Guidance for primary care physicians prescribing type 2 diabetes therapies comes at an opportune time. A major rift over guidelines for glycemic control has opened between the American College of Physicians, a professional association of internists, and diabetes specialists, including endocrinologists and diabetes educators.
With so many options for treating type 2 diabetes (T2D), what is the best choice? A meta-analysis published in JAMA finds that when it comes to reducing mortality and cardiovascular risk, 2 of the newer classes stand apart from a third.
In a review of 236 randomized controlled trials that involved more than 176,000 patients, sodium glucose co-transporter-2 (SGLT2) inhibitors and glucagon-like peptide-1 (GLP-1) agonists offered significantly lower all-cause mortality than control groups, while dipeptidyl peptidase 4 (DPP-4) inhibitors did not.
The review also found that SGLT2 inhibitors and GLP-1 agonists were significantly associated with lower cardiovascular mortality than control groups, and SGLT2 inhibitors were also associated with lower rates of heart failure events.
Guidance for primary care physicians prescribing T2D therapies comes at an opportune time. A major rift over guidelines for glycemic control has opened between the American College of Physicians (ACP), a professional association of internists, and diabetes specialists including endocrinologists and diabetes educators. In early March, the ACP updated a guideline to allow for glycated hemoglobin (A1C) goals to range between 7% and 8%, higher than targets recommended by diabetes experts.
In his March letter to readers of Evidence-Based Diabetes Management™, Robert A. Gabbay, MD, PhD, FACP, chief medical officer and senior vice president of Joslin Diabetes Center, wrote that the ACP guideline made no sense with the availability of SGLT2 inhibitors and GLP-1 agonists, which give physicians more tools for T2D care than ever.
"To me, the greatest surprise in the ACP recommendations is the lack of concern for our younger patients with T2D,” Gabbay wrote. “Data from CDC show T2D incidence is occurring at younger ages, but with today’s treatments, these patients should have decades of life ahead of them.”
Sean L. Zheng, BM, BCh, MA, MRCP, from the National Heart and Lung Institute at Imperial College, London, United Kingdom, and co-authors reviewed trials that compared the 3 drug classes against placebo or each other; the analysis captured major cardiovascular outcomes trials of recent years, including EMPA-REG OUTCOME (empagliflozin), CANVAS (canagliflozin), TECOS (sitagliptin), and ELIXA (lixisenatide). The authors limited their analysis to randomized controlled trials with follow-up of at least 12 weeks.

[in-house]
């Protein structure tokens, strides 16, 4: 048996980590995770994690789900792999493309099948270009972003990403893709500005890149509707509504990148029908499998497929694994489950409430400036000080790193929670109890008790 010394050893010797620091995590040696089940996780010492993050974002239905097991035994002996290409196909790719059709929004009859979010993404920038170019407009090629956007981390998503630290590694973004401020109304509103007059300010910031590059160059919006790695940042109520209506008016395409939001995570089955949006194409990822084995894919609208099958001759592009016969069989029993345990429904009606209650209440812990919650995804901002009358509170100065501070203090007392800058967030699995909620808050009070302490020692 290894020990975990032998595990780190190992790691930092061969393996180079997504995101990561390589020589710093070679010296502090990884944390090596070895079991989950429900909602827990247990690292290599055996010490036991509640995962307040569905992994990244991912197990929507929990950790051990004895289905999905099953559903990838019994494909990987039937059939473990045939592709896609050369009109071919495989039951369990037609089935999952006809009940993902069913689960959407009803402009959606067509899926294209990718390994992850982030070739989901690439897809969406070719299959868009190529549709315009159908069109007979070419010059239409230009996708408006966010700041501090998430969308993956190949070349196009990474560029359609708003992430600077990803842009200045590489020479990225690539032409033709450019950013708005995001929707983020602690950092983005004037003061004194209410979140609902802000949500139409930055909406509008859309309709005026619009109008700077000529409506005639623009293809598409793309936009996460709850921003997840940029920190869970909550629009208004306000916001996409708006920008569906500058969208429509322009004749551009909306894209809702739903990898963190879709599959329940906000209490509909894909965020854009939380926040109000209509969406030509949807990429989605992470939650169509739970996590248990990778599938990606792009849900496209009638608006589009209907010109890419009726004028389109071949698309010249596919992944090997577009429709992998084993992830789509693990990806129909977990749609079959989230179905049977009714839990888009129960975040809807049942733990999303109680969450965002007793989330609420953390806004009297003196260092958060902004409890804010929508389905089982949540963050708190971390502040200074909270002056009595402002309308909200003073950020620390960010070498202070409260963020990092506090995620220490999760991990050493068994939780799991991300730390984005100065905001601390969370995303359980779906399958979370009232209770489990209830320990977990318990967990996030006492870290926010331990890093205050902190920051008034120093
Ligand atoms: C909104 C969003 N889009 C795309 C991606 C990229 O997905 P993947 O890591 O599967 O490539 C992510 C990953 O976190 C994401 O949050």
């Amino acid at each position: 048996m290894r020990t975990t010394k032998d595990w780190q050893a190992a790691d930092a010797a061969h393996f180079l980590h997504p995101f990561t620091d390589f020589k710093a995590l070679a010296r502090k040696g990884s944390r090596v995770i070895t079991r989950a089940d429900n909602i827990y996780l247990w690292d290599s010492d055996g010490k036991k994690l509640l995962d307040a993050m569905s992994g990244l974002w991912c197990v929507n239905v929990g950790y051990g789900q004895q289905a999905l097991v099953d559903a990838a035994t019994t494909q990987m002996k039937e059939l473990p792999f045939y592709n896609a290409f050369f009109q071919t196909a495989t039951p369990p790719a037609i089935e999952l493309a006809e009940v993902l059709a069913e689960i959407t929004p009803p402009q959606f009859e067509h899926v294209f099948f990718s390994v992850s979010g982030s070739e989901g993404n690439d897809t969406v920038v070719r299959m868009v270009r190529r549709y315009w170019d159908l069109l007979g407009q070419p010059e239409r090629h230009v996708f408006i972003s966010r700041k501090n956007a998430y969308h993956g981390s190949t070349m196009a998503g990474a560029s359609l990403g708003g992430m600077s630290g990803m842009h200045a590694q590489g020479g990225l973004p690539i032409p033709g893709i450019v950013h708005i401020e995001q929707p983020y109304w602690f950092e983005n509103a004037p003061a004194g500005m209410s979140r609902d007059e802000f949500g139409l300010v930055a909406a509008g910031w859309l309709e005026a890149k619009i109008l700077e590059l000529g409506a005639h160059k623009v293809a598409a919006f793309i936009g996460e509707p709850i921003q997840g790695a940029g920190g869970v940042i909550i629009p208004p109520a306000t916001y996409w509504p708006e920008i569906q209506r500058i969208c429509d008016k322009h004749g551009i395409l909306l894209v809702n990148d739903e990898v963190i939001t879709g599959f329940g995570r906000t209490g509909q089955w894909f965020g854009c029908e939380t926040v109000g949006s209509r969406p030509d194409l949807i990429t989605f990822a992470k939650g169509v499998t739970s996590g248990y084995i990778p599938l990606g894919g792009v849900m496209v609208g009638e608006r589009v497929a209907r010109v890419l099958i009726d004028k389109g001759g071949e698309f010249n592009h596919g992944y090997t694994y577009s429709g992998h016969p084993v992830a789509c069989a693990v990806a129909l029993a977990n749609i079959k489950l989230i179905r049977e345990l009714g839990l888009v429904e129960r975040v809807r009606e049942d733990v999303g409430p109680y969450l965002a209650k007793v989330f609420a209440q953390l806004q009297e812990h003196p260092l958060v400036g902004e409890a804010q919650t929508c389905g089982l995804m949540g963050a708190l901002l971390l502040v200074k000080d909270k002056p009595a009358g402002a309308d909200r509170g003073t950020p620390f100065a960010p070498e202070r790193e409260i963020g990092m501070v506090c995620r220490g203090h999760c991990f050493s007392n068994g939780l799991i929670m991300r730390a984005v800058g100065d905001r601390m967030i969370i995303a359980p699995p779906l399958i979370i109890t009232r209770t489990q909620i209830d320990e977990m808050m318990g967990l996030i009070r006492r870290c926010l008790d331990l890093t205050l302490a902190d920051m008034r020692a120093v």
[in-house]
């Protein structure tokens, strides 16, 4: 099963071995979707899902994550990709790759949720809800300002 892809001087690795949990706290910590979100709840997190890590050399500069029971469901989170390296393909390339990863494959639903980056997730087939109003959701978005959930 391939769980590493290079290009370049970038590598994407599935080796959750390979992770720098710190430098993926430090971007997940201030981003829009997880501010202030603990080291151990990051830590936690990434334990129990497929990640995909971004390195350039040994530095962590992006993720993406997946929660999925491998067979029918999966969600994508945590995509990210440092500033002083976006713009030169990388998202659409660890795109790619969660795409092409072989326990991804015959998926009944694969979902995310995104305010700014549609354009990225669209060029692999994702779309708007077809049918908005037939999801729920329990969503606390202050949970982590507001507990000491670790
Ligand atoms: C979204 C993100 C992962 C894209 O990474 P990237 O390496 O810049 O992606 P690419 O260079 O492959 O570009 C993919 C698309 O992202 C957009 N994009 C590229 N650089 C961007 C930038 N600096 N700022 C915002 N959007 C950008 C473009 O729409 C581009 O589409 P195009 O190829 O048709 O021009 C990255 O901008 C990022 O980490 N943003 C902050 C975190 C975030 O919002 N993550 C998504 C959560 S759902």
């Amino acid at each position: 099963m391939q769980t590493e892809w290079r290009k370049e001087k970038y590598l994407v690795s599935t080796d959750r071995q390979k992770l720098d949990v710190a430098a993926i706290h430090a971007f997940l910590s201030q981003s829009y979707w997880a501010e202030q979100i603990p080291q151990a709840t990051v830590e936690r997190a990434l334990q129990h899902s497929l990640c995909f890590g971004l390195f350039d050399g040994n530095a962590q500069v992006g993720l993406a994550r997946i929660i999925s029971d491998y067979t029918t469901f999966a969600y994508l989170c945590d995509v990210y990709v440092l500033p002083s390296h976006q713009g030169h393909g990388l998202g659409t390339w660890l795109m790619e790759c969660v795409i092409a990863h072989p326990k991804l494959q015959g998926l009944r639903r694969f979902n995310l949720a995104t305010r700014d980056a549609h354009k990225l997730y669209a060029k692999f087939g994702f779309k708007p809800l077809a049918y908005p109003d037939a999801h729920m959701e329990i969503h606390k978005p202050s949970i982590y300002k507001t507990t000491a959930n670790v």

Overall, they found that SGLT2 inhibitors were most likely to be associated with lower rates of all-cause and cardiovascular mortality, followed by GLP-1 agonists. SGLT2 inhibitors ranked best for heart failure and myocardial infarction outcomes, while GLP-1 agonists ranked best for stroke outcomes.
The authors noted that no cardiovascular outcomes trial offering direct comparisons of the drug classes exists, nor is one likely. Thus, they understood their study can offer guidance to clinicians. “When no head-to-head trial exists, network meta-analysis can be used to estimate the effect,” they wrote.
Of note, the GLP-1 agonist study participants had higher body mass index than those for the other drug classes. At present, GLP-1 agonists are available only as injectable drugs, but 1 (semaglutide) is being studied in an oral form.
Details of the meta-analysis are as follows:
The SGLT2 inhibitor results recall those seen recently in the large real-word study CVD-REAL, which has tracked claims and registry data for a variety of drugs in this class across multiple countries. Two waves for results have found about 50% reduced risk of all-cause mortality, along with reduced risk of hospitalization for heart failure and other benefits. The authors note that 2 new trials are now focusing directly on the effects of SGLT2 inhibitors on heart failure: EMPEROR HF for empagliflozin, and Dapa-HF for dapagliflozin.
Dapagliflozin has not yet reported results for its cardiovascular outcomes trial, DECLARE, but those results are anticipated in late 2018.
Zheng SL, Roddick AJ, Aghar-Jaffar R, et al. Association between use of sodium-glucose co-tranporter-2 inhibitors, glucagon-like peptide-1 agonists, and dipeptidyl peptidase 4 inhibitors with all-cause mortality in patients with type 2 diabetes. JAMA. 2018;319(15):1580-1591. doi:10.1001/jama.2018.3024.